The main Scituate reservoir was formed by the construction of a dam across the Pawtuxet River at the former village of Kent. The dam, principally of earth, is about 3,200 feet long and 100 feet high. Water storage in the reservoir began on November 10, 1925. An aqueduct from the dam feeds the nearby treatment plant which was placed in operation on September 30, 1926.
The original treatment plant was state-of-the-art at the time of its construction. The plant was considered to be among the most technologically advanced of its day, and for many years the filtration system was the only plant of its type in New England. As demand continued to grow, the treatment plant underwent major expansions and renovations in the 1940's and again in the '60s. Today, the plant has a maximum treatment capacity of 144 million gallons of water per day and still remains the largest treatment facility in New England.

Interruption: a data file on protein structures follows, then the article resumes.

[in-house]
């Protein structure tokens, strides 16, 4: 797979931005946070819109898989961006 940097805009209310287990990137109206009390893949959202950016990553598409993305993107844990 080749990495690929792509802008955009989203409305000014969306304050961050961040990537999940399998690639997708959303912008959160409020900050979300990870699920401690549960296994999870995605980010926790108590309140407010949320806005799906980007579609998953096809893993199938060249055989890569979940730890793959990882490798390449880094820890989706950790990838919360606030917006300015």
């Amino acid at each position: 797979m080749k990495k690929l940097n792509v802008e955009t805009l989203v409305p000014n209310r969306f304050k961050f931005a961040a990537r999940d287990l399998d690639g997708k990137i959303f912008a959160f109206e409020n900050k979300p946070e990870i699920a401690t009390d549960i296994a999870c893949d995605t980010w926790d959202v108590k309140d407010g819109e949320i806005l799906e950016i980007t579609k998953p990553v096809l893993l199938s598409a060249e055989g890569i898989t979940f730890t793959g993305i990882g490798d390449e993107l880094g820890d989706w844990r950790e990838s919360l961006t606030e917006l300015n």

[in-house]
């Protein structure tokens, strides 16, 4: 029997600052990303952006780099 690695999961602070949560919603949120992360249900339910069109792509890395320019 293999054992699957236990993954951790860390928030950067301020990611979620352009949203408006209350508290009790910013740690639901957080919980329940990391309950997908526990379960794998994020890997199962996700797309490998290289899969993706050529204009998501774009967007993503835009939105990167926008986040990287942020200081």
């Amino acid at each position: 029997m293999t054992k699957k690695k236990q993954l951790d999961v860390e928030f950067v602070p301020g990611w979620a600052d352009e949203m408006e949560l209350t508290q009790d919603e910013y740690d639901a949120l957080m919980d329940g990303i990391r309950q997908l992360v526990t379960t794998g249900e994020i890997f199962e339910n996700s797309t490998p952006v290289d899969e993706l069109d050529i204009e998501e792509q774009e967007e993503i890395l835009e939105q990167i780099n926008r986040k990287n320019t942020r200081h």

Once leaving the plant, water is delivered into the system through two major aqueducts. The first, the original 90-inch aqueduct constructed at the same time as the original treatment plant, is 4.5 miles long, including 3.3 miles of tunnel. It terminates at the structure called the siphon chamber, located near Phoenix Avenue in Cranston. From there, it splits into two large conduits, 60-inch and 66-inch in diameter, which in turn split into a series of progressively smaller transmission mains supplying the distribution system. The second supplemental aqueduct, constructed in the 1970s, is a 9.5 mile, 78-inch and 102-inch tunnel and aqueduct system which terminates at Budlong Road in Cranston.